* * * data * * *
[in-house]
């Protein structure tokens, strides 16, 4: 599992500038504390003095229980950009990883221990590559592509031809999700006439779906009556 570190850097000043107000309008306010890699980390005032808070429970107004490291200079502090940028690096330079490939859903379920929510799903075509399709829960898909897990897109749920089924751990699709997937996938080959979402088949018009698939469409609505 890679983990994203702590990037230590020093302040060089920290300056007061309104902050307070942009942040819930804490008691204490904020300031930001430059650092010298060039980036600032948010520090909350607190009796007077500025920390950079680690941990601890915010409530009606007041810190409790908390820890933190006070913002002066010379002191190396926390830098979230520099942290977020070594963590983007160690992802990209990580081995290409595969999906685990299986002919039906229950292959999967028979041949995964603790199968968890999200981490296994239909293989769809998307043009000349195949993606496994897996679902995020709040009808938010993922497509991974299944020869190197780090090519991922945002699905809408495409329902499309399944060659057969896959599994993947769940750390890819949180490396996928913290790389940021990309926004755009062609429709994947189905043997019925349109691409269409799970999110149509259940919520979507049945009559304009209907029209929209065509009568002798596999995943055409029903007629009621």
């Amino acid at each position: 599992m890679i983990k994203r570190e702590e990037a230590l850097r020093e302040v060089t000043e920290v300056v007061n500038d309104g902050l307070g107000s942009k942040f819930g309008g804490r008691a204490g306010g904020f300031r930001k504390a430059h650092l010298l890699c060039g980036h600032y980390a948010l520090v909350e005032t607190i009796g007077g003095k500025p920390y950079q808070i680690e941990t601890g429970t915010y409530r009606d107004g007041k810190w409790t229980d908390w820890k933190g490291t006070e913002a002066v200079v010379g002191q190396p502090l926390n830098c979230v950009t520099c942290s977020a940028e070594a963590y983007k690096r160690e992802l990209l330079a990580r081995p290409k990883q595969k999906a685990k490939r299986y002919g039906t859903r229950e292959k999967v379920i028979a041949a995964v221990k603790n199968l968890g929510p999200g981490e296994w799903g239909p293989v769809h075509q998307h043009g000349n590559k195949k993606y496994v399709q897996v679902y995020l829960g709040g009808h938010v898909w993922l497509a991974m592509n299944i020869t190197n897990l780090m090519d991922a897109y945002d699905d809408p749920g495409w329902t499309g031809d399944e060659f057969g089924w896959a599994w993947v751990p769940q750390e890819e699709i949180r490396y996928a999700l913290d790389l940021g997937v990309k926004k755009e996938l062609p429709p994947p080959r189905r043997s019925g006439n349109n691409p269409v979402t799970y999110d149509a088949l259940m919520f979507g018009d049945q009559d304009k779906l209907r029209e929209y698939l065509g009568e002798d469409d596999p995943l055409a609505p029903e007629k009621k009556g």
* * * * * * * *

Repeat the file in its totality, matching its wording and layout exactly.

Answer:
[in-house]
């Protein structure tokens, strides 16, 4: 599992500038504390003095229980950009990883221990590559592509031809999700006439779906009556 570190850097000043107000309008306010890699980390005032808070429970107004490291200079502090940028690096330079490939859903379920929510799903075509399709829960898909897990897109749920089924751990699709997937996938080959979402088949018009698939469409609505 890679983990994203702590990037230590020093302040060089920290300056007061309104902050307070942009942040819930804490008691204490904020300031930001430059650092010298060039980036600032948010520090909350607190009796007077500025920390950079680690941990601890915010409530009606007041810190409790908390820890933190006070913002002066010379002191190396926390830098979230520099942290977020070594963590983007160690992802990209990580081995290409595969999906685990299986002919039906229950292959999967028979041949995964603790199968968890999200981490296994239909293989769809998307043009000349195949993606496994897996679902995020709040009808938010993922497509991974299944020869190197780090090519991922945002699905809408495409329902499309399944060659057969896959599994993947769940750390890819949180490396996928913290790389940021990309926004755009062609429709994947189905043997019925349109691409269409799970999110149509259940919520979507049945009559304009209907029209929209065509009568002798596999995943055409029903007629009621």
């Amino acid at each position: 599992m890679i983990k994203r570190e702590e990037a230590l850097r020093e302040v060089t000043e920290v300056v007061n500038d309104g902050l307070g107000s942009k942040f819930g309008g804490r008691a204490g306010g904020f300031r930001k504390a430059h650092l010298l890699c060039g980036h600032y980390a948010l520090v909350e005032t607190i009796g007077g003095k500025p920390y950079q808070i680690e941990t601890g429970t915010y409530r009606d107004g007041k810190w409790t229980d908390w820890k933190g490291t006070e913002a002066v200079v010379g002191q190396p502090l926390n830098c979230v950009t520099c942290s977020a940028e070594a963590y983007k690096r160690e992802l990209l330079a990580r081995p290409k990883q595969k999906a685990k490939r299986y002919g039906t859903r229950e292959k999967v379920i028979a041949a995964v221990k603790n199968l968890g929510p999200g981490e296994w799903g239909p293989v769809h075509q998307h043009g000349n590559k195949k993606y496994v399709q897996v679902y995020l829960g709040g009808h938010v898909w993922l497509a991974m592509n299944i020869t190197n897990l780090m090519d991922a897109y945002d699905d809408p749920g495409w329902t499309g031809d399944e060659f057969g089924w896959a599994w993947v751990p769940q750390e890819e699709i949180r490396y996928a999700l913290d790389l940021g997937v990309k926004k755009e996938l062609p429709p994947p080959r189905r043997s019925g006439n349109n691409p269409v979402t799970y999110d149509a088949l259940m919520f979507g018009d049945q009559d304009k779906l209907r029209e929209y698939l065509g009568e002798d469409d596999p995943l055409a609505p029903e007629k009621k009556g």